Immunization Science

Review of Published Data on Thimerosal and Autism

The article

Thimerosal-Containing Vaccines and Autistic Spectrum Disorder: A Critical Review of Published Original Data. Parker SK, Schwartz B, Todd J, and Pickering LK. Pediatrics 2004;114:793-804.

The question

What is the quality of the evidence assessing a link between thimerosal-containing vaccines (TCV) and neurodevelopmental disorders (NDD), including autism and autism spectrum disorders (ASD)?

The study

This study sought to identify—from the National Library of Medicine’s Medline database (PubMed) and the Cochrane Library—all research publications reporting original data that were published between 1966 and 2004 that examined 1) for an association of TCV and autism, ASD, or NDD and 2) the human pharmokinetics (the accumulation and elimination from the body) of ethylmercury, the potential toxin in thimerosal.

The authors then evaluated each publication for the study design, the methods used, the types of analyses performed, and what interpretations could be made from the studies.

The findings

The authors identified 14 published studies, 10 epidemiologic and 4 pharmacokinetic. Each publication was critically reviewed.

The quality of the reviewed articles varied significantly:

  • The researchers found that 4 epidemiologic studies that purported to support an association between TCV exposure and autism—all by the same authors—used overlapping data sets and contained critical methodologic flaws. The flaws in these studies made it impossible to interpret the data.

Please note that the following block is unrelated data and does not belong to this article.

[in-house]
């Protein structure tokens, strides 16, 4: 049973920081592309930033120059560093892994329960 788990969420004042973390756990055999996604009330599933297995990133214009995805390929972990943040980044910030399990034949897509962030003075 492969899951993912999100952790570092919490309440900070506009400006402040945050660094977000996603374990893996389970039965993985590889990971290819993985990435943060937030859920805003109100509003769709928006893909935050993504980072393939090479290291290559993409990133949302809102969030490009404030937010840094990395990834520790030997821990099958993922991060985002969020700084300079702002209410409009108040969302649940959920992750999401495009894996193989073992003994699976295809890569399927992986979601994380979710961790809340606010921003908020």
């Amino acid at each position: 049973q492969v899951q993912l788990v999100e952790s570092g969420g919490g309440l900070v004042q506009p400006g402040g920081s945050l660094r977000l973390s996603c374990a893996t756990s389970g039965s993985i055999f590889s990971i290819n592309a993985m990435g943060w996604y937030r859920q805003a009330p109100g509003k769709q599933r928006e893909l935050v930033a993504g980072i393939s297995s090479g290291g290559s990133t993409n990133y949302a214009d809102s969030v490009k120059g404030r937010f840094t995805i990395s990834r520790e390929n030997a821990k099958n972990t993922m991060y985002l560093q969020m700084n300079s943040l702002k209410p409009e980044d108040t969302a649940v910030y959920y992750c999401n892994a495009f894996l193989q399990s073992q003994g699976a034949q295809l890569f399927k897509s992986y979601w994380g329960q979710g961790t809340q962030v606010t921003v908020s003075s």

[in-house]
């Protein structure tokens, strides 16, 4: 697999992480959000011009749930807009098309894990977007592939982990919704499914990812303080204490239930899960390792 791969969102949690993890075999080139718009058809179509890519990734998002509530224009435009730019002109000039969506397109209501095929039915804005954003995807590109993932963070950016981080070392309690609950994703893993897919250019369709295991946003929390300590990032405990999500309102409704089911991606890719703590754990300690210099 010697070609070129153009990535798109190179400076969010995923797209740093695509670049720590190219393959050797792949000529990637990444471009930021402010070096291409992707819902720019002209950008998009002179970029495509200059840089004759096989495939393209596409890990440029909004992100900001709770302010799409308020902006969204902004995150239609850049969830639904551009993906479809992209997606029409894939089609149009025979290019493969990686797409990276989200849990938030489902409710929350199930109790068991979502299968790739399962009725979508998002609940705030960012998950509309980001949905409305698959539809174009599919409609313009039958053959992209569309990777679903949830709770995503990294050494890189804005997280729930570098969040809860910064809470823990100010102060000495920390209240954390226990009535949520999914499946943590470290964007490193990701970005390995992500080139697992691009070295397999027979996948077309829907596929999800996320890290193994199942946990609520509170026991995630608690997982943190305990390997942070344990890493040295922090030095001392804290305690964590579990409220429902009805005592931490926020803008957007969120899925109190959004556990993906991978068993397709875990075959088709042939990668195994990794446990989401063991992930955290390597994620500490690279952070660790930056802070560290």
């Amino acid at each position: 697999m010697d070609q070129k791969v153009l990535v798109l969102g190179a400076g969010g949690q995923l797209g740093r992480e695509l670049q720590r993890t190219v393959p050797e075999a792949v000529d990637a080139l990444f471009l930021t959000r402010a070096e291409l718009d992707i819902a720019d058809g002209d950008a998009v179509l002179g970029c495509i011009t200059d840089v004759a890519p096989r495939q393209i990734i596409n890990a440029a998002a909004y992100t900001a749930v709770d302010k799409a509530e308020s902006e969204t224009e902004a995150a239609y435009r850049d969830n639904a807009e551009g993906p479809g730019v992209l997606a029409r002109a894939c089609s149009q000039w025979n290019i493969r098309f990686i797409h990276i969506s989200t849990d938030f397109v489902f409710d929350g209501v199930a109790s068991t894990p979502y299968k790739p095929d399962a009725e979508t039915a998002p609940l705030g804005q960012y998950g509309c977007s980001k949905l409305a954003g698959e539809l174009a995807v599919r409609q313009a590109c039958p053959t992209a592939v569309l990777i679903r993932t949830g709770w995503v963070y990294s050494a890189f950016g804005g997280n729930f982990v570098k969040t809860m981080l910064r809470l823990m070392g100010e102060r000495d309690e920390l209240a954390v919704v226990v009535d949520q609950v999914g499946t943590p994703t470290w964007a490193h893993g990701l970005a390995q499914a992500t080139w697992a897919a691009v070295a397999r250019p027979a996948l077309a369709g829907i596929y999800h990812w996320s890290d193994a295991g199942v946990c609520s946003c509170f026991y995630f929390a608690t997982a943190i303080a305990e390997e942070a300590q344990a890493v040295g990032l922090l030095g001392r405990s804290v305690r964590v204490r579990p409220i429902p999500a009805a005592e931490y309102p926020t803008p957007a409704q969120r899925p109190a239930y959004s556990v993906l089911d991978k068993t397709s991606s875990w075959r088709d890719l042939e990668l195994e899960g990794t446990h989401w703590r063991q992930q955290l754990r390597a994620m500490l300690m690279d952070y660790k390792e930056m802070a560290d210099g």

• None of the remaining retrospective and prospective cohort studies found an association between TCV and autism or ASD.
  • Two pharmacokinetic studies were excluded from further analysis because they did not include new original data. In one case, the study modeled theoretical estimates of mercury concentrations and the second because it used previously published extrapolated (calculated) data.
  • The two remaining pharmacokinetic studies suggested that ethylmercury is eliminated much more quickly than methylmercury, a known neurotoxin. Blood mercury levels after vaccination were not in the range of known toxicity. Both of these studies, however, were limited by their small sample sizes and differences in timing of specimen collection.

The relevance/bottom line

Of the published literature identified by this study, the majority of the epidemiological studies did not demonstrate an association between TCV and autism. A small number of epidemiological studies suggesting an association were found to be of poor quality with methodological flaws that made interpretation impossible.

What little data there are about the pharmacokinetics of thimerosal also suggest that an association is less likely.

NNii’s comment

The findings from an increasing number of studies should provide reassurance that there continues to be no evidence of an association between autism, ASD, or NDD and TCV. Many of the studies reviewed in this article have also been reviewed on this Web site.